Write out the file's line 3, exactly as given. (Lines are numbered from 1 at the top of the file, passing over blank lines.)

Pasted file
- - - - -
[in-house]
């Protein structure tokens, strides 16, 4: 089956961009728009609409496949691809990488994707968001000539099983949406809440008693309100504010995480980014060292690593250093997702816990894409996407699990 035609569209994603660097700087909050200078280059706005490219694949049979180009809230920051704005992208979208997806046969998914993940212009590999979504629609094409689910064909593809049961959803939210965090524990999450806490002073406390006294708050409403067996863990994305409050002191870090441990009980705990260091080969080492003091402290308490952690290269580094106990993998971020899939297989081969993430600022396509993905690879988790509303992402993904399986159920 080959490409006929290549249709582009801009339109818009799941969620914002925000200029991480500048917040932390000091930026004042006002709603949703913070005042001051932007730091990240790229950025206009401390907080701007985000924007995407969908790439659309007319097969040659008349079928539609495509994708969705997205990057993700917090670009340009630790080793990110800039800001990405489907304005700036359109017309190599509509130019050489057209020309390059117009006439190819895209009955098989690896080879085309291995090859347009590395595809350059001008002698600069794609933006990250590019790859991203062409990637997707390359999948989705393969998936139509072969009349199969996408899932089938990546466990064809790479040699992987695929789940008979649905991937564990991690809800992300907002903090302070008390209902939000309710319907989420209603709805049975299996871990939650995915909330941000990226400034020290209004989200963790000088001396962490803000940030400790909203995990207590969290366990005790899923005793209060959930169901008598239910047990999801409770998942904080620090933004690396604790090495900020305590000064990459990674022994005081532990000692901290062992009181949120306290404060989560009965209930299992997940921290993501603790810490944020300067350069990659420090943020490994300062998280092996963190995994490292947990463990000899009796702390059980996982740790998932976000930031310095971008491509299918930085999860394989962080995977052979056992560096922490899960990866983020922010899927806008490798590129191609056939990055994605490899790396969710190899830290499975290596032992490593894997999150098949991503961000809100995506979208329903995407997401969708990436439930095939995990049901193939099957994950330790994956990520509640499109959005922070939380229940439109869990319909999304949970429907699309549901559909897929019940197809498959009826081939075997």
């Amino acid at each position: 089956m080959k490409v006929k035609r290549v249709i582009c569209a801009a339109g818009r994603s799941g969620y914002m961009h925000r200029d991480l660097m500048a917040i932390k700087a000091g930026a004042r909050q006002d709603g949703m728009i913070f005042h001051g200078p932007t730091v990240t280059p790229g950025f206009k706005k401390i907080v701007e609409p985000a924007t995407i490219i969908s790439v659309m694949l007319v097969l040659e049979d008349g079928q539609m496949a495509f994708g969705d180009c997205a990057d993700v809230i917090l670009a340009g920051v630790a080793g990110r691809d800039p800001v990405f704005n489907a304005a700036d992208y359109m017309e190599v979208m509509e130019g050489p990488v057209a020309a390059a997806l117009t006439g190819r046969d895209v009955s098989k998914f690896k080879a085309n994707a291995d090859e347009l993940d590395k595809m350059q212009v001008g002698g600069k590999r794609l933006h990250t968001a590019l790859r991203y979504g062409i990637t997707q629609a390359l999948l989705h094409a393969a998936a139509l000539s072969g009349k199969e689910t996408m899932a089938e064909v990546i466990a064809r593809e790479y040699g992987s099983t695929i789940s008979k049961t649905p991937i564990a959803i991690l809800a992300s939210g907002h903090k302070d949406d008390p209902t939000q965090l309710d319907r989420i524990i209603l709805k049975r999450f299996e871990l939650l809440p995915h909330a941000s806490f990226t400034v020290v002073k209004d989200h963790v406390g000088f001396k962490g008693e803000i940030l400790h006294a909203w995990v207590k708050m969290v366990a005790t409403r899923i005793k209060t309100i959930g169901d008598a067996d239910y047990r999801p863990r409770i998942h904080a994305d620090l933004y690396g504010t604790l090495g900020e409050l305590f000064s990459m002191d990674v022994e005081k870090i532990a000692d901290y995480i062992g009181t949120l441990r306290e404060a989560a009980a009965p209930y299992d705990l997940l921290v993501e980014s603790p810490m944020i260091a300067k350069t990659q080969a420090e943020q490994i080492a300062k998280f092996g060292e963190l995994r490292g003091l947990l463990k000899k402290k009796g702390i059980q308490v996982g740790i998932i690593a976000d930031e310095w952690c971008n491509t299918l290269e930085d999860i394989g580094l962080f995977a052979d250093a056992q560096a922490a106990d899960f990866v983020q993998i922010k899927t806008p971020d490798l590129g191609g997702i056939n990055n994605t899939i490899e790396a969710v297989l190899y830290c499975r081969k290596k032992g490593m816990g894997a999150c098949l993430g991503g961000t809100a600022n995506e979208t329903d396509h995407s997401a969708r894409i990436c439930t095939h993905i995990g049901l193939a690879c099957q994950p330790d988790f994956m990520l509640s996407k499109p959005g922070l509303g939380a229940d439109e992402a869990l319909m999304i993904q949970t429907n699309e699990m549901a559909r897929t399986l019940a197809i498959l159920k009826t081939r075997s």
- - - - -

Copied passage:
């Amino acid at each position: 089956m080959k490409v006929k035609r290549v249709i582009c569209a801009a339109g818009r994603s799941g969620y914002m961009h925000r200029d991480l660097m500048a917040i932390k700087a000091g930026a004042r909050q006002d709603g949703m728009i913070f005042h001051g200078p932007t730091v990240t280059p790229g950025f206009k706005k401390i907080v701007e609409p985000a924007t995407i490219i969908s790439v659309m694949l007319v097969l040659e049979d008349g079928q539609m496949a495509f994708g969705d180009c997205a990057d993700v809230i917090l670009a340009g920051v630790a080793g990110r691809d800039p800001v990405f704005n489907a304005a700036d992208y359109m017309e190599v979208m509509e130019g050489p990488v057209a020309a390059a997806l117009t006439g190819r046969d895209v009955s098989k998914f690896k080879a085309n994707a291995d090859e347009l993940d590395k595809m350059q212009v001008g002698g600069k590999r794609l933006h990250t968001a590019l790859r991203y979504g062409i990637t997707q629609a390359l999948l989705h094409a393969a998936a139509l000539s072969g009349k199969e689910t996408m899932a089938e064909v990546i466990a064809r593809e790479y040699g992987s099983t695929i789940s008979k049961t649905p991937i564990a959803i991690l809800a992300s939210g907002h903090k302070d949406d008390p209902t939000q965090l309710d319907r989420i524990i209603l709805k049975r999450f299996e871990l939650l809440p995915h909330a941000s806490f990226t400034v020290v002073k209004d989200h963790v406390g000088f001396k962490g008693e803000i940030l400790h006294a909203w995990v207590k708050m969290v366990a005790t409403r899923i005793k209060t309100i959930g169901d008598a067996d239910y047990r999801p863990r409770i998942h904080a994305d620090l933004y690396g504010t604790l090495g900020e409050l305590f000064s990459m002191d990674v022994e005081k870090i532990a000692d901290y995480i062992g009181t949120l441990r306290e404060a989560a009980a009965p209930y299992d705990l997940l921290v993501e980014s603790p810490m944020i260091a300067k350069t990659q080969a420090e943020q490994i080492a300062k998280f092996g060292e963190l995994r490292g003091l947990l463990k000899k402290k009796g702390i059980q308490v996982g740790i998932i690593a976000d930031e310095w952690c971008n491509t299918l290269e930085d999860i394989g580094l962080f995977a052979d250093a056992q560096a922490a106990d899960f990866v983020q993998i922010k899927t806008p971020d490798l590129g191609g997702i056939n990055n994605t899939i490899e790396a969710v297989l190899y830290c499975r081969k290596k032992g490593m816990g894997a999150c098949l993430g991503g961000t809100a600022n995506e979208t329903d396509h995407s997401a969708r894409i990436c439930t095939h993905i995990g049901l193939a690879c099957q994950p330790d988790f994956m990520l509640s996407k499109p959005g922070l509303g939380a229940d439109e992402a869990l319909m999304i993904q949970t429907n699309e699990m549901a559909r897929t399986l019940a197809i498959l159920k009826t081939r075997s």